Much of the debate on development financing is characterised by a sector-oriented ‘silo’ approach, where discussions on spending needs and affordability focus on a single development sector, rather than considering the broader picture.
The increasing number of sectoral spending targets put in place by developing country governments and donors reinforce this silo approach. When looking at sub-Saharan Africa, for instance, we can find concrete or implicit spending targets in six development sectors that suggest a certain level of government expenditure for each. Some are very specific: for example in the Abuja Declaration in 2001 governments aspired to spend 15% of government expenditure on health. They also agreed to spend 20% of government expenditure on education as part of the Education for All Initiative in 2000, 10% on agriculture according to the Maputo Agreement in 2003 and 0.5% on sanitation in the EThekwini Declaration in 2008. At an African Union Assembly in 2009 governments agreed to increase spending on infrastructure, and in 2008 agreed to aim towards providing a specific minimum social protection package.
In isolation these targets may seem reasonable, but what happens when you look beyond a single sector – are these targets jointly feasible? The short answer is no – countries have not met the targets and cannot meet all targets simultaneously.
Recent work by ODI looks at whether these six targets fit the fiscal realities in five sub-Saharan African countries, and shows that government spending on key development sectors falls short in most countries. Only Ethiopia and Malawi meet two targets each, Kenya and Mozambique meet one and Uganda meets none. But with the combined cost of these targets amounting to more than 100% of government expenditure on average, this is not surprising – it’s impossible to meet all six targets!
Complicating the story further is that much of development aid is being delivered ‘off-budget’, with aid being paid directly to a project account and not included on a government’s official budget. Off-budget aid can be very high, for example around 50% of aid in Uganda is delivered off-budget. So, would governments have met the targets if off-budget aid were included in the analysis? Our data for Malawi and Uganda show not. As these expenditures are not recorded on government budgets, this clearly undermines effective budgetary management.
International agreements, such as the Accra Agenda for Action and the International Aid Transparency Initiative of 2008, set out principles and practical actions towards better alignment of aid to recipient country requirements, but these agreements are still in their infancy and implementation remains imperfect.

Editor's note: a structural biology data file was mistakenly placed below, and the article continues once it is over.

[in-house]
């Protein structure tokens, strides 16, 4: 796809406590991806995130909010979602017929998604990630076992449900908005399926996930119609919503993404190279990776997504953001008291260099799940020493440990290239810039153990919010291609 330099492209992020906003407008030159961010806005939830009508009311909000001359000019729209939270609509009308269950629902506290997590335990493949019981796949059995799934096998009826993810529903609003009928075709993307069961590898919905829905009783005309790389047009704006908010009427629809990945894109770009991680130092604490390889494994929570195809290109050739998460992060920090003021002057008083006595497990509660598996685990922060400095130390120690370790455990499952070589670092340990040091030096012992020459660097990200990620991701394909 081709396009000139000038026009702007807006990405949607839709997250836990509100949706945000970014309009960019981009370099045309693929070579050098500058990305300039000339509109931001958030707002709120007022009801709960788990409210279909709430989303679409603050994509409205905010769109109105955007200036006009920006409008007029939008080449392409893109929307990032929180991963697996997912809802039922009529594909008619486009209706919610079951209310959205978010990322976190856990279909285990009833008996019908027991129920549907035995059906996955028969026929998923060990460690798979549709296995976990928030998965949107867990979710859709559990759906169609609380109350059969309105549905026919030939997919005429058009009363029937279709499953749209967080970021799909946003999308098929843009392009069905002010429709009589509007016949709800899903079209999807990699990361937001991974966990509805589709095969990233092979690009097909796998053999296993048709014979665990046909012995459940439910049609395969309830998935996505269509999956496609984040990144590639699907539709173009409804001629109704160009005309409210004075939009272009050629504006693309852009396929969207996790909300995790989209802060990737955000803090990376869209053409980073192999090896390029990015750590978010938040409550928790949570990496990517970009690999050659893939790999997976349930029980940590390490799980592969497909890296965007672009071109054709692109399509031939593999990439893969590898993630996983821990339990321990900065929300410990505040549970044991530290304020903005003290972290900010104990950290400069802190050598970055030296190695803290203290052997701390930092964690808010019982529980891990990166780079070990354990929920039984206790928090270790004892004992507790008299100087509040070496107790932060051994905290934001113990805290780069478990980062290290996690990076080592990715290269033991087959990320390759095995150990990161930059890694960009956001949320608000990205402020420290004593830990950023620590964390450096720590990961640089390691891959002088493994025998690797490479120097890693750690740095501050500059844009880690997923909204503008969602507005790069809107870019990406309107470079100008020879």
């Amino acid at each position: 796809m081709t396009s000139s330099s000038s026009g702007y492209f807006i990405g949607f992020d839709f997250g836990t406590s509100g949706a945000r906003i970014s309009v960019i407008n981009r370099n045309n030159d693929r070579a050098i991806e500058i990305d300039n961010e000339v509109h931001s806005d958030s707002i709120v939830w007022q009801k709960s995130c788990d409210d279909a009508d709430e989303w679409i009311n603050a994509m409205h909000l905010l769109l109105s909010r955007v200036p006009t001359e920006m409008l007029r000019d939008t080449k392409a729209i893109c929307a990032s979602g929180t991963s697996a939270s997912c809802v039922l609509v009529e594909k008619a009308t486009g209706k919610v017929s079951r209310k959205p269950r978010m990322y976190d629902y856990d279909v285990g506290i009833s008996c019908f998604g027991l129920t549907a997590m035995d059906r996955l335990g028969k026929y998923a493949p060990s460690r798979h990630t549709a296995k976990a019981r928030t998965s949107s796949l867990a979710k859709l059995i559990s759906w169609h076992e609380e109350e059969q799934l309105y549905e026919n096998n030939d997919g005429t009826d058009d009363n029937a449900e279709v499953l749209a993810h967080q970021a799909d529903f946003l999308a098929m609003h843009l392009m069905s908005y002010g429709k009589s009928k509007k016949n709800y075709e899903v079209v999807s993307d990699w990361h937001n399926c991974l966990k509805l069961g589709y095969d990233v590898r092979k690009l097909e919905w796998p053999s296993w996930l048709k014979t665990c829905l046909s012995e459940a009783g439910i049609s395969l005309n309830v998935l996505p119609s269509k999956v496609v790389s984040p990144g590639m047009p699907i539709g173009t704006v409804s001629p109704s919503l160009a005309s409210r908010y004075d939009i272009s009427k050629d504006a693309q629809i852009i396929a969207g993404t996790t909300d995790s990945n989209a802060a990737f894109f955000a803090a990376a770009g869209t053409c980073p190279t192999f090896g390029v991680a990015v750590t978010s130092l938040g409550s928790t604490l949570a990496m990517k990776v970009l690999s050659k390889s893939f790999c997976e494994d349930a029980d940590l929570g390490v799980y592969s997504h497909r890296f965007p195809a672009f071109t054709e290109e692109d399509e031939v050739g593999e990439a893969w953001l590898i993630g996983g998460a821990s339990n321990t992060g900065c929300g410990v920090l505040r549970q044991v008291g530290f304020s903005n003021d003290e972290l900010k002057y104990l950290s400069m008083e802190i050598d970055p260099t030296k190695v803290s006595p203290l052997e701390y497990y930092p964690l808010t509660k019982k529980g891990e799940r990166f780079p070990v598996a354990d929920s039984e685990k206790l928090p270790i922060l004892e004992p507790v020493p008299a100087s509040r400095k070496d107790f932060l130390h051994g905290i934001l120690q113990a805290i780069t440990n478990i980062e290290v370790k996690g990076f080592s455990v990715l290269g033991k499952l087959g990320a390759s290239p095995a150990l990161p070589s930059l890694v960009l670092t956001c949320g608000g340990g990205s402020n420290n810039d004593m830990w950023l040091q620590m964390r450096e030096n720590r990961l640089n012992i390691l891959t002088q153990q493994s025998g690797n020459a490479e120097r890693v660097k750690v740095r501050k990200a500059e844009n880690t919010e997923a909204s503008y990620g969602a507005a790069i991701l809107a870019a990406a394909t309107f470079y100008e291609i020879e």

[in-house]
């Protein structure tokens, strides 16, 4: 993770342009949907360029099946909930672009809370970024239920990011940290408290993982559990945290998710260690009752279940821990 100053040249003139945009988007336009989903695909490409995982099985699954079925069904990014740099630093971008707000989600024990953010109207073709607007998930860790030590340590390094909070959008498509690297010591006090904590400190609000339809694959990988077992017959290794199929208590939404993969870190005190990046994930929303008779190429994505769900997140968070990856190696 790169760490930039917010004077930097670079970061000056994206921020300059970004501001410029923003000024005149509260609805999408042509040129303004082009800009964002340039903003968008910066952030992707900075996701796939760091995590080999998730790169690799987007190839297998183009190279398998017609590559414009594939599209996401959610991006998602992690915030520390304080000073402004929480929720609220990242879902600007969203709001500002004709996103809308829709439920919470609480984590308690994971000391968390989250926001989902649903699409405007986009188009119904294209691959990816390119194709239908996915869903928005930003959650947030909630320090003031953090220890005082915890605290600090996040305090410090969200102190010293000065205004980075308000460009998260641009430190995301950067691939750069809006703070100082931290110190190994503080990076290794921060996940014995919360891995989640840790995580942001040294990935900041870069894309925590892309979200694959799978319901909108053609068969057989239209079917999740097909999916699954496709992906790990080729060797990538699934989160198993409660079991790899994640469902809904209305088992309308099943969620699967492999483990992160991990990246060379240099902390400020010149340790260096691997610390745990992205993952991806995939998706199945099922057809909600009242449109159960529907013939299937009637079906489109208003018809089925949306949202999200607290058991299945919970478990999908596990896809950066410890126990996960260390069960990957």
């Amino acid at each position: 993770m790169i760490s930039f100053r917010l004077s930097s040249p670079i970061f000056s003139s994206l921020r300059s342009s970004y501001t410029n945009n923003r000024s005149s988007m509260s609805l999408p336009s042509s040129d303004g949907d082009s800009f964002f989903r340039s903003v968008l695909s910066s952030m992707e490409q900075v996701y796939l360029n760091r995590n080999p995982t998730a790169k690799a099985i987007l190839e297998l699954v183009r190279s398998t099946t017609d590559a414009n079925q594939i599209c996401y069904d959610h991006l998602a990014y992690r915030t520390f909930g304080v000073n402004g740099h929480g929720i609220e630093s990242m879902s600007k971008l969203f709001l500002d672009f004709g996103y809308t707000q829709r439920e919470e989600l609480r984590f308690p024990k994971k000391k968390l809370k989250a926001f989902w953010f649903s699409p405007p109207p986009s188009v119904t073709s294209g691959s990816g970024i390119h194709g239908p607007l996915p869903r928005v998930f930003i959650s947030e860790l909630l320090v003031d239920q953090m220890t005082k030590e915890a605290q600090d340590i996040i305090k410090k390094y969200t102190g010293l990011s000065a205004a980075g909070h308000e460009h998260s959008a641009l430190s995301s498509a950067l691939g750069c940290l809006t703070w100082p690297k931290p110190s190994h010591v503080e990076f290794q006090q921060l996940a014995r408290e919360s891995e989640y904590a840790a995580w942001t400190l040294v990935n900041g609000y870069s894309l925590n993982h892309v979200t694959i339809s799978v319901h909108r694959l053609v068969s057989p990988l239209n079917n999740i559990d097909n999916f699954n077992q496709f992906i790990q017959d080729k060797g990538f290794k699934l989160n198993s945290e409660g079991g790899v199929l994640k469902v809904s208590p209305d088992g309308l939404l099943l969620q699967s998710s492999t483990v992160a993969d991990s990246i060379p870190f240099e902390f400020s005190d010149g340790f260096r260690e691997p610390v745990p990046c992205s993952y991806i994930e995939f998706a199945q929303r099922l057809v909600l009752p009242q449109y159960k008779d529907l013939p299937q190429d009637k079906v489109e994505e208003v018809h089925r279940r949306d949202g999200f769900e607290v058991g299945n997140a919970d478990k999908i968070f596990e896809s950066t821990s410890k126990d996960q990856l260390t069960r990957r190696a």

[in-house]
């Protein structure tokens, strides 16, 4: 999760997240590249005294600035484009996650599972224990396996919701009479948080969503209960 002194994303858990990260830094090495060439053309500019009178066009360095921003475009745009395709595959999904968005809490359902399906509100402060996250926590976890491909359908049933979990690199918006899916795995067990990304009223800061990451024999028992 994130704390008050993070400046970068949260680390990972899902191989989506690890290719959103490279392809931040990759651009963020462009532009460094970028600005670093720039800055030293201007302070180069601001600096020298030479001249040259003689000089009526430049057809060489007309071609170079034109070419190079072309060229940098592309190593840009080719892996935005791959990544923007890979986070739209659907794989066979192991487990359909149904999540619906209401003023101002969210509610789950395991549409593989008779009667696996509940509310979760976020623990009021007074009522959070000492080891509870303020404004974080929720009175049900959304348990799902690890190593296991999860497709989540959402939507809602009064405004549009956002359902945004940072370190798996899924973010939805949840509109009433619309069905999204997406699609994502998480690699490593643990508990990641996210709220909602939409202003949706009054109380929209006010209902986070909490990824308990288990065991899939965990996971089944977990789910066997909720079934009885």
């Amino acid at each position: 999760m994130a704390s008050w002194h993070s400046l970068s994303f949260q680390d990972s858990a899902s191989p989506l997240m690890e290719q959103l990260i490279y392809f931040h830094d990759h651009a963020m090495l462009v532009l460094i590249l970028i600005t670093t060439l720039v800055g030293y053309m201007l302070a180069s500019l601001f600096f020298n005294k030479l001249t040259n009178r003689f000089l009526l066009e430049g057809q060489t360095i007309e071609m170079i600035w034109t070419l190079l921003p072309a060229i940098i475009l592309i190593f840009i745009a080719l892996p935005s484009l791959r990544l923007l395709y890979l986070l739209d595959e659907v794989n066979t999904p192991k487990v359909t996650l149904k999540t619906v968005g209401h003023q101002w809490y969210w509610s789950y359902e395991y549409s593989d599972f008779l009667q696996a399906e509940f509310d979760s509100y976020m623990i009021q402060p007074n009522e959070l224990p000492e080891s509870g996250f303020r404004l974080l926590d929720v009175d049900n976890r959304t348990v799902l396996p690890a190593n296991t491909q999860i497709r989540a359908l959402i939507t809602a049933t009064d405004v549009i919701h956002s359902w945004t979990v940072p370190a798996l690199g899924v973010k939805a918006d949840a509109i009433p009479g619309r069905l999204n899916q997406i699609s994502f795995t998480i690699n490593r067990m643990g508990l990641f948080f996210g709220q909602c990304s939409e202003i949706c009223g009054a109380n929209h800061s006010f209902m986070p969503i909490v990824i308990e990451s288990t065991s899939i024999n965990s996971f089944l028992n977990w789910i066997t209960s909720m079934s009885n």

As the full ODI reportshows, if governments want to meet the targets, they’d need to increase domestic expenditure by 110% on average, keeping spending in other sectors constant. Likewise, doubling aid funding could ensure that all targets can be met. Neither of these options is feasible in the aftermath of the global economic crisis and the resulting fiscal deficits within OECD economies, however.
Decisions on how much revenue is raised and spent, and how it is allocated across sectors, need to take fiscal sustainability and coherence across sectors into account.
Lobbying to achieve specific sector spending targets can result in silo-based spending decisions that challenge effective and efficient public financial management, and further undermine realistic budgeting. In effect, sector-based advocacy has lead to more and more targets being signed that are impossible to meet jointly, thus putting sectors in direct competition with each other.
Successful lobbying in one area could be to the detriment of performance in other key sectors with weaker lobbies, even if they’re equally important to development. For example, the social protection sector has entered the debate later than others, at a time when claims on government budgets are already well established. Likewise, Steer and Wathne argue that increases in social sector aid have favoured health over education, as the health sector has had more high-level political support and media coverage. They outline a lobbying strategy for education and suggest how advocates can do more to ‘capture’ the global stage and compete with health spending.
It is claimed by some that developing country governments lack the political will to allocate resources to certain sectors – Michael Cichon argued recently at a UN Commission for Social Development meeting that the ‘key [to increasing social protection expenditure] is political will’. Political economy analysis suggests there may be implicit financial and political incentives for governments to become signatories to international initiatives, even if they have little intention of working actively to meet them – as the work of Dijkstra on Poverty Reduction Strategy Papers shows. While political preferences largely shape expenditure decisions, however, there’s no escaping the fact that not all sectoral financing demands can be met simultaneously without huge increases in budgets.
It’s important to caution against the notion that any particular sectoral spending target is inherently ‘affordable’ in any objective sense.
Affordability is contingent on broader political preferences, and the realisation of one target is likely to be at the expense of another. Given the unavoidable overall financing shortfall, the key questions become prioritisation of existing resources, and opportunity cost to other sectors when allocating resources. This is clearly an area that needs ongoing dialogue between donors and governments.